Cyprus Denies Selling Golden Visas, Passports to Foreign Criminals

August 24, 2020

NICOSIA – Hit with an Al Jazeera report it has sold Golden Visas that come with European Union passports to wealthy foreigners with criminal and corrupt records, Cyprus' government said they were all legitimate at the time.

The report by the news site's Investigative Unit said beneficiaries have included convicted fraudsters, money launderers and political figures accused of corruption from more than 70 countries.

It added to what the Reuters news agency said earlier, Al Jazeera claiming to have  uncovered the sales of people not properly vetted to see if they are hiding criminal cash in Cypriot banks or laundering money for mobsters and politicians.

The report cited a large cache of official documents the site said it had obtained, calling them The Cyprus Papers, a review of more than 1,400 passport applications approved by the government from 2017-19.

Cyprus’ much-criticized Golden Visa offers citizenship in exchange for an investment of 2 million euros ($2.36 million,) including the purchase of a residence worth at least 500,000 euros ($589,749.50, in addition to another 150,000 euros ($176,924.85.)

Their value is heightened by coming with passports allowing travel, banking and working within the 28-member state bloc, with restrictions now in place with some because of the ongoing COVID-19 pandemic.

The site named names and said it would reveal the identities of dozens of people “who acquired Cypriot citizenship who, according to the country's own rules, in many cases should not have received a passport.”

The Cypriot Parliament in July beefed up the eligibility criteria for the scheme which has brought in more than 7 billion euros ($8.26 billion,) since it began, coming relatively close to matching a 10-billion euro ($11.79 billion) international bailout that propped up the economy and banks in 2013.

The program has attracted more than 7,000 investors because a passport from the Mediterranean island of Cyprus automatically grants its holder citizenship to the entire 27-member EU, allowing free travel, banking and work in the bloc.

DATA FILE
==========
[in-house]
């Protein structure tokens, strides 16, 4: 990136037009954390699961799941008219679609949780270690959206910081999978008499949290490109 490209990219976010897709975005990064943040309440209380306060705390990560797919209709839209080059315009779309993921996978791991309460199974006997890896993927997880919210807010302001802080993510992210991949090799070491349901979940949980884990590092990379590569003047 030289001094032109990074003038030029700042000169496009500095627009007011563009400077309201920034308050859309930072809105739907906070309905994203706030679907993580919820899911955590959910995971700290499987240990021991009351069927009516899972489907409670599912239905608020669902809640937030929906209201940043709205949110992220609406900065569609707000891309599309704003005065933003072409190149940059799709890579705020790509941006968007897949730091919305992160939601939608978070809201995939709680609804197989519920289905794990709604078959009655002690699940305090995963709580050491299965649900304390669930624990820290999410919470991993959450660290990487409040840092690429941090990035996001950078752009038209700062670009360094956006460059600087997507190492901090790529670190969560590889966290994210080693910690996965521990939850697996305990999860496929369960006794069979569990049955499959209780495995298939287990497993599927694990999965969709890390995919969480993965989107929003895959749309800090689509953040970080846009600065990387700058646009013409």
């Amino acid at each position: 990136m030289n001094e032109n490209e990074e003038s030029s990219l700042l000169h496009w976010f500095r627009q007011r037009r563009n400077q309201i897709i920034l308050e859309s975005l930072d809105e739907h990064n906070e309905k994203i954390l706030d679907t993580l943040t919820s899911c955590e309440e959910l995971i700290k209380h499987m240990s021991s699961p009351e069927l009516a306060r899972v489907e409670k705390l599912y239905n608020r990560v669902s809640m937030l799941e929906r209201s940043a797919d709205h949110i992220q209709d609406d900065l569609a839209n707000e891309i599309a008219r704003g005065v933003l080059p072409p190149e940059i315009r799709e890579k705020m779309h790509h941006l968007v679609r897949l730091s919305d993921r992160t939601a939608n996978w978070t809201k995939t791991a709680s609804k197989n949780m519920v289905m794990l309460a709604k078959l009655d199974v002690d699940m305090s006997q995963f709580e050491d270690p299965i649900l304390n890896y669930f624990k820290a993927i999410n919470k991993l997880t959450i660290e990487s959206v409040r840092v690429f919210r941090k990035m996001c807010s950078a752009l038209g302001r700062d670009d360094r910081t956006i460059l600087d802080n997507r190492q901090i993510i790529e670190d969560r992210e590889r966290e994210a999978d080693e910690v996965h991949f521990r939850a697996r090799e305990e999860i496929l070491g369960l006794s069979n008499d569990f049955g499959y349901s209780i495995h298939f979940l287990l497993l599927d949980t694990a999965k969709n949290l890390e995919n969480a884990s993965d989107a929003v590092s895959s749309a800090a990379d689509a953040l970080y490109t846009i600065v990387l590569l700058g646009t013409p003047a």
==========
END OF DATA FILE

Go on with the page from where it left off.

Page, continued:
Cyprus’ Interior Ministry said 12 foreigners named in the report received citizenship under the investment program only after being approved by Cypriot and foreign agencies tasked with vetting such applications.

The report claimed that the 12 — including four Russians, two people each from Ukraine, China and Iran, and one each from Venezuela and Vietnam — secured Cypriot passports after paying at least 2 million euros ($2.36 million) in investments despite being under investigation for an assortment of crimes such as corruption and fraud, the ministry saying it would review the visas.

Under the latest changes, new anti-money laundering rules will be used to bolster how prospective investors are vetted and a clause will make it easier for the government to yank visas as it did earlier to 26 people after the Reuters report showed holes in the program that has been criticized by the EU.

Investors will still need to sink 2 million euros ($2.28 million) into the Cypriot economy, including buying a home, buying up stock in Cypriot companies or contributing to housing and entrepreneurship programs. The number of such citizenships is capped at 700 a year for now.

In 2019, Cypriot President Nicos Anastasiades acknowledged that “errors” may have been made in granting such “Golden Passports” after he repeatedly denied there were any problems and said other countries had worse records.

(Material from the Associated Press was used in this report)


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